(America’s) Farm policies have made low-nutritional commodities exceptionally cheap, providing the food industry with enormous incentive to market processed foods comprised mainly of refined grains and added sugars. In contrast, vegetables, whole fruits, legumes, nuts and high-quality proteins are much more expensive and, in “food deserts,” often unavailable.
At the root of this is American obsession with self-reliance, which makes it more acceptable to applaud an individual for working himself to death than to argue that an individual working himself to death is evidence of a flawed economic system.
— Jia Tolentino in the New Yorker
This is a principle that is repeated in every aspect of life: if you raise the floor of competence, you inevitably lower the ceiling of achievement. There is no reward without risk, and demanding that everything meet a certain standard is to inevitably ensure that nothing goes beyond.
Ben Thompson, in the Stratechery Daily Update dated 22 Jan, 2018
Needless to point out that I completely disagree with Ben on this. I believe the opposite to be true. When the minimum required standard is raised, the standard of achievement required to stand out nudges even higher, spurring innovation and achievement.
I find his quote to represent a very American view of things – something that underlies/propels a lot of policy (and impolitic) discourse in their society. Even the most thoughtful, most reasonable people, once integrated in the US way of thinking tend to develop a intrinsic distrust and fear of equality, and anything that may even remotely resemble it, or lead to it.
The farmers know something is happening to the weather, but the words “climate change” have become politically charged in a place where, like much of rural America, conservative politics dominate.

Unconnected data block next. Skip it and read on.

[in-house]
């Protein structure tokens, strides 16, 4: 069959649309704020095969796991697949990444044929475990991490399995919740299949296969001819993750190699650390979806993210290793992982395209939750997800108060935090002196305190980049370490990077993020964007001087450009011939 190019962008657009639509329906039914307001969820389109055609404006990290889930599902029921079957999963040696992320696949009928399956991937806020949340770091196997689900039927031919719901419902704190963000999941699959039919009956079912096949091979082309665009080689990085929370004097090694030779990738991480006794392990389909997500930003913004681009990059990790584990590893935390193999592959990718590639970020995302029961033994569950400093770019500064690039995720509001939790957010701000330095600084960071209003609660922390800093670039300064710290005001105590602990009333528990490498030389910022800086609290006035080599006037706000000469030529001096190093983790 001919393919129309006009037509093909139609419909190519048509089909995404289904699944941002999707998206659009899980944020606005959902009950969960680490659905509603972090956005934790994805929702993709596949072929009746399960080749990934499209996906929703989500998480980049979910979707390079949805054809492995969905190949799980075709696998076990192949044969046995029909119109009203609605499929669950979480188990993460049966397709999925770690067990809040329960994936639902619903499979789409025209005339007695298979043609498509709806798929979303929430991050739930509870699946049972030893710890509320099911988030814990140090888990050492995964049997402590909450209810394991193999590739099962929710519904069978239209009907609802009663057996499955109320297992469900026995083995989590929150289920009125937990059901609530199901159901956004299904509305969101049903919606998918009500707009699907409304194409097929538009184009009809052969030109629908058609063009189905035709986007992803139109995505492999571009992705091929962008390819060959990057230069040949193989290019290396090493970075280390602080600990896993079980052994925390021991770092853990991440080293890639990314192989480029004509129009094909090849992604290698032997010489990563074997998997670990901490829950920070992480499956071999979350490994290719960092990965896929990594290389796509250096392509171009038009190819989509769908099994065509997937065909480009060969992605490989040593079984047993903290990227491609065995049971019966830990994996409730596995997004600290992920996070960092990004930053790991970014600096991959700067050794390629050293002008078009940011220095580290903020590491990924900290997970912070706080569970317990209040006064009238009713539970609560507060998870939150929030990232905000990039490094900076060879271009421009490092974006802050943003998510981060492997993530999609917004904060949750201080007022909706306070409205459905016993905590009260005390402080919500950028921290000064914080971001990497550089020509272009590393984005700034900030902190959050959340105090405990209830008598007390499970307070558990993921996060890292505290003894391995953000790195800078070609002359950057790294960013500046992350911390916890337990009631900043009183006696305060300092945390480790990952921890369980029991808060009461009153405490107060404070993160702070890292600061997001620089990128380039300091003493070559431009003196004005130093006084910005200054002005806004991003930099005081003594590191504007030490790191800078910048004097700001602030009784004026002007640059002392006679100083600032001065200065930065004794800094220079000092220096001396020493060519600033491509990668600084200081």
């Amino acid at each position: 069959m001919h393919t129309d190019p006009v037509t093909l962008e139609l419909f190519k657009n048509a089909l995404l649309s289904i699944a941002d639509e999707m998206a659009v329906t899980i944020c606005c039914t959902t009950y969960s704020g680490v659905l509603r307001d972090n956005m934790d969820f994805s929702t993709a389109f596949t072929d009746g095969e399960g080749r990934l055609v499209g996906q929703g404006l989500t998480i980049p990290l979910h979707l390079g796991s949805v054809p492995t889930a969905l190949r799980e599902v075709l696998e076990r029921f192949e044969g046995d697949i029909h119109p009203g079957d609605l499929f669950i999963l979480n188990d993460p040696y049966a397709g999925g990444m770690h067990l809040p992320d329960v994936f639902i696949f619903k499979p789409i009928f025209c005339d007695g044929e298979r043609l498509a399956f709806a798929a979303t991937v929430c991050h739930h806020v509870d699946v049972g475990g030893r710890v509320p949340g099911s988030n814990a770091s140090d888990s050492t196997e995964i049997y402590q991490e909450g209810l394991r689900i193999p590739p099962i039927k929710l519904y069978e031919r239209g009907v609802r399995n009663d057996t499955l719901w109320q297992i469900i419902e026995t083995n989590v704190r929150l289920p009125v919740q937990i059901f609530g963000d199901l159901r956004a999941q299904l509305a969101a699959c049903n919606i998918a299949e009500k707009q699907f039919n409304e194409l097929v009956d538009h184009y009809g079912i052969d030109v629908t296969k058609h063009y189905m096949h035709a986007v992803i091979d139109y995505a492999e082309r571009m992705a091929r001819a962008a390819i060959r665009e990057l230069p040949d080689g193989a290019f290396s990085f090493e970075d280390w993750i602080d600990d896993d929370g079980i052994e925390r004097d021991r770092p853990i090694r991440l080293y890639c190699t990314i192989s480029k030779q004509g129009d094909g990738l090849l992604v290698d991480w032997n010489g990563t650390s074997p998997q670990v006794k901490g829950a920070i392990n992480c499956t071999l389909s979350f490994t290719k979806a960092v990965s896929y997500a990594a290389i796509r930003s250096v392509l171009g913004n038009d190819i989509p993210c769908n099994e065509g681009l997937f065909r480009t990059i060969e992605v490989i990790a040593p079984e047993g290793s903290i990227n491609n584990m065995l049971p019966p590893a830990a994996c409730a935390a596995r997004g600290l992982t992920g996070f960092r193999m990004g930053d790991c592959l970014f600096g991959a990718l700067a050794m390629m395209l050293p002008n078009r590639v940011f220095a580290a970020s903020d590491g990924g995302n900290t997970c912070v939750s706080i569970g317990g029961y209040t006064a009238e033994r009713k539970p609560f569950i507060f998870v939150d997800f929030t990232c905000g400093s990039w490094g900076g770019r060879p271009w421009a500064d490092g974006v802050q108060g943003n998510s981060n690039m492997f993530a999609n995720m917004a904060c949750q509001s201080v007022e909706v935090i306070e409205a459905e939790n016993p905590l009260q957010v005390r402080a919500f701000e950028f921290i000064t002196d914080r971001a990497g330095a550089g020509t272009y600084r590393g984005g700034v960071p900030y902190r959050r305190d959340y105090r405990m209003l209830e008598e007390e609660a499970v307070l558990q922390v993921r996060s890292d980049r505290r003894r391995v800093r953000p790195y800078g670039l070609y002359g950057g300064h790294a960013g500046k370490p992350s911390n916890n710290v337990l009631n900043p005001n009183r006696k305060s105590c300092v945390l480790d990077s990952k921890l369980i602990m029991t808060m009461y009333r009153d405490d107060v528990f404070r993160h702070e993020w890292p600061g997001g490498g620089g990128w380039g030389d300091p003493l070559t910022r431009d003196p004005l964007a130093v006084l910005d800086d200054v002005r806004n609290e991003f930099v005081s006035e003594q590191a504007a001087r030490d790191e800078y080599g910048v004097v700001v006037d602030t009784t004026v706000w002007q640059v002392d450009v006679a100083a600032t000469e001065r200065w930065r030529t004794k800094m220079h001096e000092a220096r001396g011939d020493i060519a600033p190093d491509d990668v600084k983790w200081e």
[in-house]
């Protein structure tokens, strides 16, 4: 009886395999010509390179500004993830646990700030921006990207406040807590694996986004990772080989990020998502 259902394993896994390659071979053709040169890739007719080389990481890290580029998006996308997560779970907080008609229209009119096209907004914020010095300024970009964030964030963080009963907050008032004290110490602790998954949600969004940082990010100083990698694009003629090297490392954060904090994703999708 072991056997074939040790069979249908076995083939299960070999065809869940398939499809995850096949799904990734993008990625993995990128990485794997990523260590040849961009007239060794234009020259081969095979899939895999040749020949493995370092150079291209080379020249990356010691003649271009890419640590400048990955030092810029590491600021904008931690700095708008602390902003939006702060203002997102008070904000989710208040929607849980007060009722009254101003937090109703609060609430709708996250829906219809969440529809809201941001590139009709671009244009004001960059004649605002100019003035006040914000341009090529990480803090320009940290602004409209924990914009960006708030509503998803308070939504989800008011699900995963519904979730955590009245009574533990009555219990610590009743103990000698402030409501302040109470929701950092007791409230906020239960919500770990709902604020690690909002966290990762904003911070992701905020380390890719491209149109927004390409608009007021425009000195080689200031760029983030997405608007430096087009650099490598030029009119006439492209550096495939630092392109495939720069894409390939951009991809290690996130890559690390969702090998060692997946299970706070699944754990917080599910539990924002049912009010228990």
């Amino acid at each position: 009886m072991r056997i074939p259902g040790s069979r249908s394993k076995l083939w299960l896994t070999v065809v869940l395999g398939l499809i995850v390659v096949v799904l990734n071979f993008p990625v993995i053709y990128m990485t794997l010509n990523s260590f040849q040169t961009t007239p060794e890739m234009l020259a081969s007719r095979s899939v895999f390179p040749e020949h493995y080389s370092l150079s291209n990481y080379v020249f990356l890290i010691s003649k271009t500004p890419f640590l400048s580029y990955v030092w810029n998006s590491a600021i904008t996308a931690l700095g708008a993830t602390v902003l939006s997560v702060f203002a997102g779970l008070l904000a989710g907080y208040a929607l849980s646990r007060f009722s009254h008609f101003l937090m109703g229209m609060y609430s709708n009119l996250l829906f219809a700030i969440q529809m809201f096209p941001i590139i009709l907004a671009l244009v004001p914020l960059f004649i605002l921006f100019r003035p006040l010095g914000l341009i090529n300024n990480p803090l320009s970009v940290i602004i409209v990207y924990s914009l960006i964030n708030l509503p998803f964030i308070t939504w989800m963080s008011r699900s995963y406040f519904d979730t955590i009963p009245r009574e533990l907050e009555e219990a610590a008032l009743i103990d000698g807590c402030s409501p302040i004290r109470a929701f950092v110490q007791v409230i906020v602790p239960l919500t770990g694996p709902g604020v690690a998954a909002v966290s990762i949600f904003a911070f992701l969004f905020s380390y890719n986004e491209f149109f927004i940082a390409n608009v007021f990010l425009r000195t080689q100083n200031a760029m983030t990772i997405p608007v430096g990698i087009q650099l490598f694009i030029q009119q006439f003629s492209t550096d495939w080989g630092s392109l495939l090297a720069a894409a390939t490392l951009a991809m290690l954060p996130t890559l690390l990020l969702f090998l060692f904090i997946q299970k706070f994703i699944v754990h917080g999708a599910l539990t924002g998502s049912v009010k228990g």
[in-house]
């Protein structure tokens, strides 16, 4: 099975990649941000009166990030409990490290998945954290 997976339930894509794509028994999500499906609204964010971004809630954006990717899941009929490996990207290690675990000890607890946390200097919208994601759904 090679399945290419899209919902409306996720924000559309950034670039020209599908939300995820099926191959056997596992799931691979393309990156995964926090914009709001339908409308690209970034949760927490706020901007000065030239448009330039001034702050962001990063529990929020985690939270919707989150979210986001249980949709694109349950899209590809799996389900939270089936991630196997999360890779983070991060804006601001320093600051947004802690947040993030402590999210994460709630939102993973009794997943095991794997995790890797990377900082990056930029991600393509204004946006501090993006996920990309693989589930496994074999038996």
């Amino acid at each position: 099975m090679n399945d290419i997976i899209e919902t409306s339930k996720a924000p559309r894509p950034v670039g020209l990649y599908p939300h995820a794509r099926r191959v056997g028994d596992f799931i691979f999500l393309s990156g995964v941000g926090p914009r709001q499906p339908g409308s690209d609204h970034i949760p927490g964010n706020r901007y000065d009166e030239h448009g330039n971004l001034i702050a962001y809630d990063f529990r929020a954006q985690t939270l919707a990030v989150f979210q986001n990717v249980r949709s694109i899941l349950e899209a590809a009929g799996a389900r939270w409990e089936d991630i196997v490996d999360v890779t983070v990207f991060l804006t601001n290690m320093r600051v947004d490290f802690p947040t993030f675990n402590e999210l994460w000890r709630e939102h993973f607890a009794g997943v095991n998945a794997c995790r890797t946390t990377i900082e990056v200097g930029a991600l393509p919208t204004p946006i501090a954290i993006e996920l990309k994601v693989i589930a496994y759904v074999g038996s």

In the field, looking at his withering crop, Somerfeld was unequivocal about the cause of his damaged crop – “climate change.” But back at the bar, with his friends, his language changed. He dropped those taboo words in favour of “erratic weather” and “drier, hotter summers” – a not-uncommon conversational tactic in farm country these days.
We’ve done this repeatedly over our own history. This current wave of immigration is not the first time that we have had a big wave of immigration, that causes turbulence, and then we come out the other side, and we’re all better off.
It happens that my ancestors came to this country in 1640, so we’ve been here forever.
And we were doing just fine, and then the Dutch arrived. Now, don’t get me started on the Dutch. It was really hard for us to get along with the Dutch, but then we eventually got along with the Dutch, and then we forgot they were Dutch.
And then they were just us.
And then the Germans arrived, and they were really difficult, and we had a lot of trouble assimilating the Germans. And then, after a while, we got adjusted to them. And we, sort of, didn’t even notice that the Germans were Germans.
And then we invented, at that point, a term called Anglo-Saxon to refer to the Dutch, and the Germans, and us.
And then we had a lot of trouble when the Irish arrived…
So far, Mr Trump has governed mainly as a traditional Republican “pluto-populist”, delivering policies to the plutocracy and rhetoric to his angered base.
Barack Obama delivered to black people the hoary message that if they work twice as hard as white people, anything is possible.
But Trump’s counter is persuasive: Work half as hard as black people, and even more is possible.